In this insightful book, Peter Edlund takes a status-based approach to theorizing the development of the European Research Council (ERC). Drawing upon rich empirical material, the author vividly details how the ERC was transformed from a funding organization into an authoritative status intermediary in European science.
Browse by title
Exploring the European Research Council's Authority
Edited by Colin Jones
How to Become an Entrepreneurship Educator is the first book to tackle the pressing issue of where to find the educators to meet the global demand for entrepreneurship education. Chapters unite the developmental trajectories of 20 eminent contemporary experts at different levels of enterprise education, to share the collective lessons learned. This book is an invaluable guide to educators from numerous backgrounds looking to reflect on their own practice and to contemplate new strategies for teaching enterprise and entrepreneurship.
A Practical Guide for Project Advisors
Joseph R. Weintraub, George A. Lee and Arline A. MacCormack
How to Manage Student Consulting Projects describes the key principles and tools needed by project advisors to manage student consulting projects in an academic setting. The authors highlight different approaches for managing student consulting teams and offer strategies that project advisors can use to improve project performance. The book also provides information for program administrators and deans, as well as project managers in non-academic settings, to help in the development and running of project-based learning.
The Value of 7-Day Entrepreneurship Courses
Edited by Lise Aaboen, Hans Landström and Roger Sørheim
Can you learn to be an entrepreneur in a week? The book focuses on short entrepreneurship education initiatives and includes eleven courses from European research-based universities. The book provides insights on best practice and lessons learned from experience for potential and current organizers of such initiatives.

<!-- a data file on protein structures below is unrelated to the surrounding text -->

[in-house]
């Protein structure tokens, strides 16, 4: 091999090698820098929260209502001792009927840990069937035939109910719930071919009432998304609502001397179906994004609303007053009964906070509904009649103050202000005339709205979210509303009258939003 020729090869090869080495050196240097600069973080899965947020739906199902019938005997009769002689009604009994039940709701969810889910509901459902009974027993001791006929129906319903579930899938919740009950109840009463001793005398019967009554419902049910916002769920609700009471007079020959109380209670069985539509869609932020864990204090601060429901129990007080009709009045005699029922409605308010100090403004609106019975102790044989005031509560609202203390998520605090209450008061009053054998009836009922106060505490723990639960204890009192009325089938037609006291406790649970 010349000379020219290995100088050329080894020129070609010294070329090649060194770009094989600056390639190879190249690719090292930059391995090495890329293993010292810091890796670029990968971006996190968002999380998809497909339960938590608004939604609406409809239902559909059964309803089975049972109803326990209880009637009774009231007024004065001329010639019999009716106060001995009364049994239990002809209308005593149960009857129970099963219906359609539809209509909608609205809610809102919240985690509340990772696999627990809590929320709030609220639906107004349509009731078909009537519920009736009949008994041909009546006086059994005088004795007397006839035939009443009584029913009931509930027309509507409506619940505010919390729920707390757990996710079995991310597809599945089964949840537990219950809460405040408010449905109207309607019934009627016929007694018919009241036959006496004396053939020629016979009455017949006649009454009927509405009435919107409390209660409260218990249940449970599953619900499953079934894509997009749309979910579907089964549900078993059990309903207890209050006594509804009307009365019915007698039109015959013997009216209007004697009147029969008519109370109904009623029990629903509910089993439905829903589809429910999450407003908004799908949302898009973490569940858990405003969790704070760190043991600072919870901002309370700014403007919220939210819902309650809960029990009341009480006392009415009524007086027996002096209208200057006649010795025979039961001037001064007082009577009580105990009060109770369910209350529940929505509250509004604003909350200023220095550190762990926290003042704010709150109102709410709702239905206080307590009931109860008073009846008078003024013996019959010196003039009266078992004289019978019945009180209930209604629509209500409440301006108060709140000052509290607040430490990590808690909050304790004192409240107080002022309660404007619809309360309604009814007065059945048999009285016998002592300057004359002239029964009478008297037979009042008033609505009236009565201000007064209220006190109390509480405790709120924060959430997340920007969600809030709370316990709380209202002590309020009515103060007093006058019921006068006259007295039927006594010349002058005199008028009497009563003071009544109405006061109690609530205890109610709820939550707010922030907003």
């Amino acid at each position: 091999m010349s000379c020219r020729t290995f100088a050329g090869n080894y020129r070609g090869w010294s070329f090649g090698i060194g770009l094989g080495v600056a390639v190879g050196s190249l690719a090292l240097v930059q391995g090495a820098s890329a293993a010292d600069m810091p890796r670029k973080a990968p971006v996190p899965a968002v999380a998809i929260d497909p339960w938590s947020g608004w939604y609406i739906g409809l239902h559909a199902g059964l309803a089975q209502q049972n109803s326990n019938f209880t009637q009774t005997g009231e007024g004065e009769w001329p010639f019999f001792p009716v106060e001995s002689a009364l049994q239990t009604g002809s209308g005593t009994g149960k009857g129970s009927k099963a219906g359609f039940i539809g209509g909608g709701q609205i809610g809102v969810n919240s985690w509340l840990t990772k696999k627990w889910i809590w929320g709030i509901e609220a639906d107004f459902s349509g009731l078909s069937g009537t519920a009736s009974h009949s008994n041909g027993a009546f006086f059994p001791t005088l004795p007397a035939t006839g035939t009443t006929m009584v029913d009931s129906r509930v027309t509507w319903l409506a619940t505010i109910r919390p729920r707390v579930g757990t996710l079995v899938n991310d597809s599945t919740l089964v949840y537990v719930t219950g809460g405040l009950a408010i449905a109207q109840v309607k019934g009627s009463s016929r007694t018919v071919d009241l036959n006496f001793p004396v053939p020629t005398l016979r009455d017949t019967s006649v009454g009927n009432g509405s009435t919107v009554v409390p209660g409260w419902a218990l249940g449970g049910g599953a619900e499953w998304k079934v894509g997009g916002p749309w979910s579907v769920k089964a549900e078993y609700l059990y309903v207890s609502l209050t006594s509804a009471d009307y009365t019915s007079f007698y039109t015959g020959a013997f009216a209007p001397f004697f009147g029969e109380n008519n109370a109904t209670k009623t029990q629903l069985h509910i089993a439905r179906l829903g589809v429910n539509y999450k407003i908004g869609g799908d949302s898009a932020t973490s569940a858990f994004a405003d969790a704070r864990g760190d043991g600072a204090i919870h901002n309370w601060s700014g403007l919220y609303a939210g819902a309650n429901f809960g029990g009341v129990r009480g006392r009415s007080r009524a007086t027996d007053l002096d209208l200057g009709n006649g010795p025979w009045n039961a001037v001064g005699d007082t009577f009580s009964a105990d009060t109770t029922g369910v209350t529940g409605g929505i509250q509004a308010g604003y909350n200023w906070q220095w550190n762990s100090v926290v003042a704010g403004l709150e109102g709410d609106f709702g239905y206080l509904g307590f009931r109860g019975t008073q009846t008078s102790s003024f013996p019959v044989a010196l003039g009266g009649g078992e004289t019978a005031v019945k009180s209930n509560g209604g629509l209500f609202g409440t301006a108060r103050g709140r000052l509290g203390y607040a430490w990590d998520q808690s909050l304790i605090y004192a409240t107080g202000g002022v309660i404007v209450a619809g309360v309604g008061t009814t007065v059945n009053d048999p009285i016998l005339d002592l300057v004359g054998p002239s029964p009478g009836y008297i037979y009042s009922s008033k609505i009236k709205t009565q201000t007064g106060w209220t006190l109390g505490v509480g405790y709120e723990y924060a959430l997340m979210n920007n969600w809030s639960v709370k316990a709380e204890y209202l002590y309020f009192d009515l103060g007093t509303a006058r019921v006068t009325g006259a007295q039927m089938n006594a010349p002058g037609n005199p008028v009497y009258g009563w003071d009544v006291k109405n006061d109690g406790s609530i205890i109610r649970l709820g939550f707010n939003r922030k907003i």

Dimo Dimov’s innovative book examines what it means to be an entrepreneurial scholar, drawing on a range of philosophical ideas to investigate the study of entrepreneurs. Dimov makes the case for entrepreneurial scholarship to become more future-oriented and creates a framework, highlighting four styles and approaches to the field: theoretical, integrative, craft and clinical. This thought-provoking book will be a stimulating read for academics and students of entrepreneurship, and its accessible format will also appeal to reflective practitioners.
Insights and Strategies for the Modern Research Environment
Edited by Friederike Welter and David Urbano
Everyone wants their research to be read and to be relevant. This exciting new guide presents a broad range of ideas for enhancing research impact and relevance. Bringing together researchers from all stages of academic life, it offers a far-reaching discussion of strategies to optimise relevancy in the modern research environment.
An Ecosystem and a Sharing Philosophy
This groundbreaking book arrives at a time of growing concern for the future of true scholarship. Calling for coordinated efforts to reorganise the scholarly ecosystem, Morten Huse reflects on the past and looks to the future to uncover a communal approach to scholarship that comprises an open, innovative and impact-driven attitude to research that can change the academic game.
Time for a Change
Edited by Marilena Antoniadou and Mark Crowder
Examining the modern day challenges faced by academics throughout their working lives, this timely book investigates the ways in which academic careers are changing, the reasons for these changes and their potential future impacts. Contributors with insider experience of both traditional research focussed universities and newer institutions with an emphasis on teaching, utilise theoretical and empirical methods to provide international perspectives on the key issues confronting modern day academics.
Perspectives from a Business School
Edited by Kathy Daniels, Caroline Elliott, Simon Finley and Colin Chapman
There is often little guidance available on how to teach in universities, despite there being increasing pressure to raise teaching standards, as well as no official requirement for academics to have any specific teaching qualification in many countries. This invaluable book comprehensively addresses this issue, providing an overview of teaching in a business school that covers all stages of student learning.
The Struggle for Social Impact and Public Legitimacy
This book considers how a culture of ‘competitive accountability’ in UK higher education produces multiple tensions, contradictions and paradoxes that are destabilizing and deleterious to the work and identities of academics as research scientists. It suggests the potential of a new discourse of scientific accountability, that frees scientists and their public communities from the absurdities and profligacy of ‘performativity’ and ‘managerial governmentality’ encountered in the REF and an impact agenda – the noose of competitive accountability – and a more honest and meaningful public contract.